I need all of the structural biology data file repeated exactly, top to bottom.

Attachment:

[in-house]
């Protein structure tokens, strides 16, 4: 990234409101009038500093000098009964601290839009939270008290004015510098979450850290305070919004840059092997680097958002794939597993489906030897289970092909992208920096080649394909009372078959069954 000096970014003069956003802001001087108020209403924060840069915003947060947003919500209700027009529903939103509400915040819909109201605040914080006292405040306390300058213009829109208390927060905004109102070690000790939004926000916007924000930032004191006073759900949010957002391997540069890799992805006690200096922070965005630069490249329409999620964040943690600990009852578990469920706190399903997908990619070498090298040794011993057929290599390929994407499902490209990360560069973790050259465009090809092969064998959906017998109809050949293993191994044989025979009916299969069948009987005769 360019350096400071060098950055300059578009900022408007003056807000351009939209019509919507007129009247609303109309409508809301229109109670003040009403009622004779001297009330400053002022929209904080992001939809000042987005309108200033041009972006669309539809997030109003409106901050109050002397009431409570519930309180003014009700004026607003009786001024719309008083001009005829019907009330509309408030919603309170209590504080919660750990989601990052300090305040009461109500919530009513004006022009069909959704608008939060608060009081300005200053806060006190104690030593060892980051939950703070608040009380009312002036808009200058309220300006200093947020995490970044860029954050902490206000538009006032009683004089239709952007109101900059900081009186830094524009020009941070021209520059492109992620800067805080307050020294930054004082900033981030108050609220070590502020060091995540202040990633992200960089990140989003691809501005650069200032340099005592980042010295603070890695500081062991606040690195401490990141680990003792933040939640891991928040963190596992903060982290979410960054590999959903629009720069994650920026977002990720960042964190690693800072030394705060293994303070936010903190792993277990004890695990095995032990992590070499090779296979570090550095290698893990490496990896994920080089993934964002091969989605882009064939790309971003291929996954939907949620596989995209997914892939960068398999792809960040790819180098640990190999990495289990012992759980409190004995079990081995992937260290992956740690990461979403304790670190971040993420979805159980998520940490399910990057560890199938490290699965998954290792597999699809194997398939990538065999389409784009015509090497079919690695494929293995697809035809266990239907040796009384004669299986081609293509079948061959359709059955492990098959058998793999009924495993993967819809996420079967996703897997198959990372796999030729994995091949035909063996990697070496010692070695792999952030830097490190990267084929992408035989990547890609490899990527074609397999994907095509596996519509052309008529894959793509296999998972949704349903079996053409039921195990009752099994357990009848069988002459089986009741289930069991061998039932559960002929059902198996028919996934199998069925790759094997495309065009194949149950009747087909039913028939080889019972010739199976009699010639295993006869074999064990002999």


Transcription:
[in-house]
């Protein structure tokens, strides 16, 4: 990234409101009038500093000098009964601290839009939270008290004015510098979450850290305070919004840059092997680097958002794939597993489906030897289970092909992208920096080649394909009372078959069954 000096970014003069956003802001001087108020209403924060840069915003947060947003919500209700027009529903939103509400915040819909109201605040914080006292405040306390300058213009829109208390927060905004109102070690000790939004926000916007924000930032004191006073759900949010957002391997540069890799992805006690200096922070965005630069490249329409999620964040943690600990009852578990469920706190399903997908990619070498090298040794011993057929290599390929994407499902490209990360560069973790050259465009090809092969064998959906017998109809050949293993191994044989025979009916299969069948009987005769 360019350096400071060098950055300059578009900022408007003056807000351009939209019509919507007129009247609303109309409508809301229109109670003040009403009622004779001297009330400053002022929209904080992001939809000042987005309108200033041009972006669309539809997030109003409106901050109050002397009431409570519930309180003014009700004026607003009786001024719309008083001009005829019907009330509309408030919603309170209590504080919660750990989601990052300090305040009461109500919530009513004006022009069909959704608008939060608060009081300005200053806060006190104690030593060892980051939950703070608040009380009312002036808009200058309220300006200093947020995490970044860029954050902490206000538009006032009683004089239709952007109101900059900081009186830094524009020009941070021209520059492109992620800067805080307050020294930054004082900033981030108050609220070590502020060091995540202040990633992200960089990140989003691809501005650069200032340099005592980042010295603070890695500081062991606040690195401490990141680990003792933040939640891991928040963190596992903060982290979410960054590999959903629009720069994650920026977002990720960042964190690693800072030394705060293994303070936010903190792993277990004890695990095995032990992590070499090779296979570090550095290698893990490496990896994920080089993934964002091969989605882009064939790309971003291929996954939907949620596989995209997914892939960068398999792809960040790819180098640990190999990495289990012992759980409190004995079990081995992937260290992956740690990461979403304790670190971040993420979805159980998520940490399910990057560890199938490290699965998954290792597999699809194997398939990538065999389409784009015509090497079919690695494929293995697809035809266990239907040796009384004669299986081609293509079948061959359709059955492990098959058998793999009924495993993967819809996420079967996703897997198959990372796999030729994995091949035909063996990697070496010692070695792999952030830097490190990267084929992408035989990547890609490899990527074609397999994907095509596996519509052309008529894959793509296999998972949704349903079996053409039921195990009752099994357990009848069988002459089986009741289930069991061998039932559960002929059902198996028919996934199998069925790759094997495309065009194949149950009747087909039913028939080889019972010739199976009699010639295993006869074999064990002999």